Elwynn Boar was one of the most unique cards ever released in Hearthstone. Clearly meant as a meme card, being a reference to the iconic South Park’s World of Warcraft episode, it lead to the creation of a viable and frankly quite powerful deck. Or rather, quite powerful in the right hands – the deck used to dominate high Legend for a while, but it was nowhere to be seen at lower ranks. Boar Priest could stall the game long enough to be able to revive the card multiple times and then the weapon did the rest – not only was it a 15/3, it also destroyed all of your opponent’s mana crystals, setting them to only 1 mana on their turn. It was also semi-playable in Druid, but the deck never reached the mainstream – probably just like the card itself was never intended to reach it.
Long story short, Spammy Arcanist is a Defile on a stick. Of course, “X on a stick” cards are usually better than standalone versions, but in this case you had to pay 3 mana more for just 3/4 in stats, making it quite a bit weaker for what it was meant to do (well, clear the board). Of course, even a weaker Defile was still plenty powerful. It was a staple in slower decks that didn’t have a lot of removal of their own – so mostly different variants of Ramp Druid, but not only. If you set up the board just right, it would often be a full board clear while leaving you with some stats in play at the end of the day. Quite a big loss, mostly for Druid.
Neutral – Legendary
Brann Bronzebeard is rotating out of the Core Set. He was a really hot topic a few months ago, when some of the strongest decks in the meta played him successfully. Of course, as it turned out, it wasn’t ALL his fault – after a few balance changes, he turned out to be quite a bit more balanced than many have suspected. Still, even today he’s one of the most popular cards in the meta (second only to Astalor Bloodsworn) and while no Brann combo really stands out, he’s just a very flexible card that can boost many other cards. Of course, the ultimate combo of Brann + Astalor, the Flamebringer still exists and is still playable in Druid. But you don’t need to deal extra 14 (or 28) damage for Brann to be useful. Playing him together with School Teacher / Nerubian Vizier in the mid game or Patchwerk / Alexandros Mograine in the late game gives you plenty of extra value. Brann rotating out won’t make any specific deck useless, but it will impact many of them to a certain degree.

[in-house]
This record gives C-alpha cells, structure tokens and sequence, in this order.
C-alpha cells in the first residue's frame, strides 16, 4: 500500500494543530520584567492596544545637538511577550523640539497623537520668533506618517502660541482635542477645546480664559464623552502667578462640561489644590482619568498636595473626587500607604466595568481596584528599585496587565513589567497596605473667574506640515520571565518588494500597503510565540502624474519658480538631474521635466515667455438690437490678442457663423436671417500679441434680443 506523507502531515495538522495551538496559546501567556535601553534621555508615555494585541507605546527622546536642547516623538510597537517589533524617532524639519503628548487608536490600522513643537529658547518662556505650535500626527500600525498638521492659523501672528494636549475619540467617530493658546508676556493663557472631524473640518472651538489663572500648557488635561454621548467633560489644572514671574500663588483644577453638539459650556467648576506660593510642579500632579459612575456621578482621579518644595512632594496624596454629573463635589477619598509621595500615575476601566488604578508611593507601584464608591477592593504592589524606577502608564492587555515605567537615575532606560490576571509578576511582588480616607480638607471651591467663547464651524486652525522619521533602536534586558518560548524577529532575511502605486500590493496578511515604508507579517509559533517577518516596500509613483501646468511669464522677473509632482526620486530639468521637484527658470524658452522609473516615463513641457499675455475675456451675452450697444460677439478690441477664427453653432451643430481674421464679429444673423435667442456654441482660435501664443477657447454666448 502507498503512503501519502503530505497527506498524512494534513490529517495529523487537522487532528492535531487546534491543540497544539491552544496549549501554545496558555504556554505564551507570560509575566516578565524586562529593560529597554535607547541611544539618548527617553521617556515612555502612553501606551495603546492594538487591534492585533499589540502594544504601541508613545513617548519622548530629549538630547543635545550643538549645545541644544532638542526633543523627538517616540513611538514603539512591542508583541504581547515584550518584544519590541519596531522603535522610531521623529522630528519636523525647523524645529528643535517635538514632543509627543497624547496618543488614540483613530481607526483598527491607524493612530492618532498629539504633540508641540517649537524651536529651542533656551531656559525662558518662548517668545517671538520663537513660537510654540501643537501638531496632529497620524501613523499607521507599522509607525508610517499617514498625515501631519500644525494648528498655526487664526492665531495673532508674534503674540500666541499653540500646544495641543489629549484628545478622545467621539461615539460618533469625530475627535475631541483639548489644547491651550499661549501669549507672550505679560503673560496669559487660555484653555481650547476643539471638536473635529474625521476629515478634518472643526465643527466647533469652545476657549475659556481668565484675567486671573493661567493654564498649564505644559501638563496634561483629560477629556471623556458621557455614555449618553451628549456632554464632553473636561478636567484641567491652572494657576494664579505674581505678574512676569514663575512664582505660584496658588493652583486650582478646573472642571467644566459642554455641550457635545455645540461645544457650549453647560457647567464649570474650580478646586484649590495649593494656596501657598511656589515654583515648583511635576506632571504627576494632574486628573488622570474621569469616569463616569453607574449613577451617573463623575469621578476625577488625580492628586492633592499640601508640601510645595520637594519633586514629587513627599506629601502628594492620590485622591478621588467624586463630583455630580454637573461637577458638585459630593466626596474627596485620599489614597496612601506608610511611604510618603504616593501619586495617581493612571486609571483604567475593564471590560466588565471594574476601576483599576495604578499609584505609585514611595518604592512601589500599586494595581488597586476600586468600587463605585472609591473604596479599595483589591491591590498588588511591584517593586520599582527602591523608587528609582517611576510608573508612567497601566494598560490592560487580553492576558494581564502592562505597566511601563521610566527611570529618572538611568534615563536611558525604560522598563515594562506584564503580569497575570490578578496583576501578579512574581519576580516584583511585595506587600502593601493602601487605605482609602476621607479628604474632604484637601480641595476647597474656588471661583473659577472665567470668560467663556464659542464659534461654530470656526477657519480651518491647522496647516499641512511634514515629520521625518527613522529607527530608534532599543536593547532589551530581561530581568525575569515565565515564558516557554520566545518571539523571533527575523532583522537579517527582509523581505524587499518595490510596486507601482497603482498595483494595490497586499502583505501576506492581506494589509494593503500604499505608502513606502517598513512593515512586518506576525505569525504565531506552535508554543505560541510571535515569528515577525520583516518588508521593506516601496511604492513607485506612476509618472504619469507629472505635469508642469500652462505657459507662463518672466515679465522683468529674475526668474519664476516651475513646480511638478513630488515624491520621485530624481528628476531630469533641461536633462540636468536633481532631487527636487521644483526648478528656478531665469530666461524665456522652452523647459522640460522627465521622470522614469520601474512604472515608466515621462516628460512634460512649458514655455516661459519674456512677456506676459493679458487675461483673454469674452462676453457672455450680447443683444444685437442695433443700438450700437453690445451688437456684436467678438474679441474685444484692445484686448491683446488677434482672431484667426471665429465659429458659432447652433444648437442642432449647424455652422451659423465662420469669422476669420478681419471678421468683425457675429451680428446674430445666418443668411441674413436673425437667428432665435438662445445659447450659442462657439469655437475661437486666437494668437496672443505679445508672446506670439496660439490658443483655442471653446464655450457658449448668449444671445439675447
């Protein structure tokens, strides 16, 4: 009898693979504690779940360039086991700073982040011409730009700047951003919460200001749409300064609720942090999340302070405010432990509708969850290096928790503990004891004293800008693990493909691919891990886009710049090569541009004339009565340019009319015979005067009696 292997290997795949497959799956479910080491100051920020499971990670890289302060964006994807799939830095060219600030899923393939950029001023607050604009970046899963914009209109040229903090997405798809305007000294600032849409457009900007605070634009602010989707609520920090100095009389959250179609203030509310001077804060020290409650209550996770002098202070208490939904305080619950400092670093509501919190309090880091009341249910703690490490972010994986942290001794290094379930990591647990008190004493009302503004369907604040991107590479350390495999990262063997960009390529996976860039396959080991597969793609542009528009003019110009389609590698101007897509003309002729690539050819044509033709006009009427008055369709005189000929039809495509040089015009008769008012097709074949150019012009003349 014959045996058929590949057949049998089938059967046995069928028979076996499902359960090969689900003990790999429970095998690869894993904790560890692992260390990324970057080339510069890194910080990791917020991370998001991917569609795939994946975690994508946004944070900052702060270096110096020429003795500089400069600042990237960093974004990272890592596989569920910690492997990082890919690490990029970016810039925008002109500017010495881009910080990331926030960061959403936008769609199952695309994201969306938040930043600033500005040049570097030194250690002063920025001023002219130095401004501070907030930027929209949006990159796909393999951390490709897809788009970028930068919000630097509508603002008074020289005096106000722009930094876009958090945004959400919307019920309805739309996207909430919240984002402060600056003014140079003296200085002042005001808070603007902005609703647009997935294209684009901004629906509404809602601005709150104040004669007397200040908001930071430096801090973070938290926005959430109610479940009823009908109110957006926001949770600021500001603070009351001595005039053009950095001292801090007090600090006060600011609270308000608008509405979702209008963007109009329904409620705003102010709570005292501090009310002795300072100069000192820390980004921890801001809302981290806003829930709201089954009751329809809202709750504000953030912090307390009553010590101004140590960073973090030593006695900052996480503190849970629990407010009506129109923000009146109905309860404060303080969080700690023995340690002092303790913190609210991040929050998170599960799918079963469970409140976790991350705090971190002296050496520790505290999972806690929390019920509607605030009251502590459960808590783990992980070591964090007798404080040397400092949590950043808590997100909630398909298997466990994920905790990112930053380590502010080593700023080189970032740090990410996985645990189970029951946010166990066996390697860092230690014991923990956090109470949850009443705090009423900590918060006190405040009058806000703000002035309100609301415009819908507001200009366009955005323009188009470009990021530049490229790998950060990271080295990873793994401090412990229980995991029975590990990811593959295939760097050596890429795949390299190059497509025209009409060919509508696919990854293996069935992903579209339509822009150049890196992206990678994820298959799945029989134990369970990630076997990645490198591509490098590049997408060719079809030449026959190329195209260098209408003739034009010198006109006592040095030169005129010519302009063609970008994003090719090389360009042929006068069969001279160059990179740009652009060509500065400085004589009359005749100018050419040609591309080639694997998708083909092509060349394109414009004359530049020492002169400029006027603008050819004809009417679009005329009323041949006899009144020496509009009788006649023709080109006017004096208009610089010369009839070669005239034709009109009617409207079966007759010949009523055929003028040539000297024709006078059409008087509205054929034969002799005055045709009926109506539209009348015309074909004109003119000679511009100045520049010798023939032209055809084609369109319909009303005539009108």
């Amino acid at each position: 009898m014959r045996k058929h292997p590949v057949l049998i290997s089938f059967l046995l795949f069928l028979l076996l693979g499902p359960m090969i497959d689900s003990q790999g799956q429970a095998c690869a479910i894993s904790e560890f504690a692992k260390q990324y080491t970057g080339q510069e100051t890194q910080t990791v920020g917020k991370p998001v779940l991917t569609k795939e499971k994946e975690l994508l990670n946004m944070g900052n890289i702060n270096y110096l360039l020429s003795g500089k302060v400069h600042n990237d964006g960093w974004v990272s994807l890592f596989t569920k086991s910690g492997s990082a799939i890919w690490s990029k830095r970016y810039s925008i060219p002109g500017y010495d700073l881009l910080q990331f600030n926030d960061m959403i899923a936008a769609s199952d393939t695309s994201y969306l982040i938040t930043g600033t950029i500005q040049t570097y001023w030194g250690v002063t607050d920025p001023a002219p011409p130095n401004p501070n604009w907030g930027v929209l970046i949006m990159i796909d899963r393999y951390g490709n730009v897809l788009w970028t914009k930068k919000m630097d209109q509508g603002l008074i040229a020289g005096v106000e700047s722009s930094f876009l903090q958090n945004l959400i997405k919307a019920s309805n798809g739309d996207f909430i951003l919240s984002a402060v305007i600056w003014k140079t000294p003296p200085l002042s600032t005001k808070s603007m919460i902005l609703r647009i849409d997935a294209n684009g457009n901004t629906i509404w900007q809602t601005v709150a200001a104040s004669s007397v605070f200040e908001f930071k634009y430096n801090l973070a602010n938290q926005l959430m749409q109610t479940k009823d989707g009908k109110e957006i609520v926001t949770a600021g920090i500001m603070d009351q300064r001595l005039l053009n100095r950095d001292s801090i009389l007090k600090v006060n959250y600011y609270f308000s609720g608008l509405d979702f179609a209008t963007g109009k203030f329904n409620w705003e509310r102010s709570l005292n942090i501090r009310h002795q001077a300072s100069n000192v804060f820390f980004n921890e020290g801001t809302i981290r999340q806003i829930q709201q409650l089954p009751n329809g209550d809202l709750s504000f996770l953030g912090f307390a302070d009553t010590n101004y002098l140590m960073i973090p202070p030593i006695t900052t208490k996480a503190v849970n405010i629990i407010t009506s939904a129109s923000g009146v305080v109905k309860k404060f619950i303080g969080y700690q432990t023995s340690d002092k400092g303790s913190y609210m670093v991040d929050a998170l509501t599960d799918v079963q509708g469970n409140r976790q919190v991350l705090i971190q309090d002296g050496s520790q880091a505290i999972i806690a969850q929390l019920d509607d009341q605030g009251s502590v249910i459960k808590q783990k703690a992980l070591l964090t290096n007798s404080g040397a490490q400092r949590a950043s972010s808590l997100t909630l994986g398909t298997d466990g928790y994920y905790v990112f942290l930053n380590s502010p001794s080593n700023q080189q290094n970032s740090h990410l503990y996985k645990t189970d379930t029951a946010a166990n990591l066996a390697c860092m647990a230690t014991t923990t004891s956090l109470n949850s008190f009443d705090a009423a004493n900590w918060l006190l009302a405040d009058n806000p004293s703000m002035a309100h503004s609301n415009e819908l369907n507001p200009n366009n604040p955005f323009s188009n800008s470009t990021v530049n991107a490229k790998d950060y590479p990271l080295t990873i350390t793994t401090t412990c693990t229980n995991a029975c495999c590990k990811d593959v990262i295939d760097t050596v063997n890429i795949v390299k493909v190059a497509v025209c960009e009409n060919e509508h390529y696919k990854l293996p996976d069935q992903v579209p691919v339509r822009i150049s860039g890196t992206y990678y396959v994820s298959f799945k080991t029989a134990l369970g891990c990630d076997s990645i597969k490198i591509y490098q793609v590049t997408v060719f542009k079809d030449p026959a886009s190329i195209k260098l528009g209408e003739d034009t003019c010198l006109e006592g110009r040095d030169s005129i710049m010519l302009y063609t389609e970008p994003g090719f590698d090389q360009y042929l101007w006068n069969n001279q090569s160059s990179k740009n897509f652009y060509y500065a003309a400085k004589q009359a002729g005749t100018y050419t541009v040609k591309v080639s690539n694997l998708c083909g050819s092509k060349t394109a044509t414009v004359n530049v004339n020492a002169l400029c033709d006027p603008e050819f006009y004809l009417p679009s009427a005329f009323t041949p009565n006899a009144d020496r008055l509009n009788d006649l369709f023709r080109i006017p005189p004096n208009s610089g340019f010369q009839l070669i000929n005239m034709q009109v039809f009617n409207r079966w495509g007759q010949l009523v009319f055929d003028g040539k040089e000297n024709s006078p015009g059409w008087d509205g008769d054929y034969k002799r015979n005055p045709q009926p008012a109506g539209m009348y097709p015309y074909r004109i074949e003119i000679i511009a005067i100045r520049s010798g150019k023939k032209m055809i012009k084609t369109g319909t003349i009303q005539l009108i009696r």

Blademaster Samuro used to be more popular than he is now because we don’t have many slower Midrange/Control decks with buffs nowadays. But he has still seen a lot of play not that long ago, mostly in Priest and Paladin. The card was often a great 2 in 1 – make a big board presence and clear your opponent’s stuff at the same time. Just buffing him to 3-4 attack meant that you could clear most of the early-mid game boards. He also combo’d quite nicely with Equality in particular, setting all of the minions down to 1 meant that you didn’t need to buff him, only for him to not die when hitting something.
Vanndar Stormpike was always somewhere between a playable and a meme card. We had some viable meta decks that played him, but they were usually Tier 2 and Tier 3. The biggest issue was that when he worked – he worked really well, but you first needed to draw him. A Vanndar deck that didn’t draw Vanndar was usually really, really weak. But if you did – playing 2 mana 5-drops or 4 mana 7-drops was just great. We had all kinds of “Big” decks running Vanndar, but most recently he was played in Big Warlock. We also had an interesting Rogue build that aimed to discount Vanndar to 2 mana (with the likes of Shadowstep or Scabbs) and then play a deck full of 3-drops that now became free. Again, it rode down the line between meme and playable – some people had decent success with it, but ultimately it wasn’t consistent enough.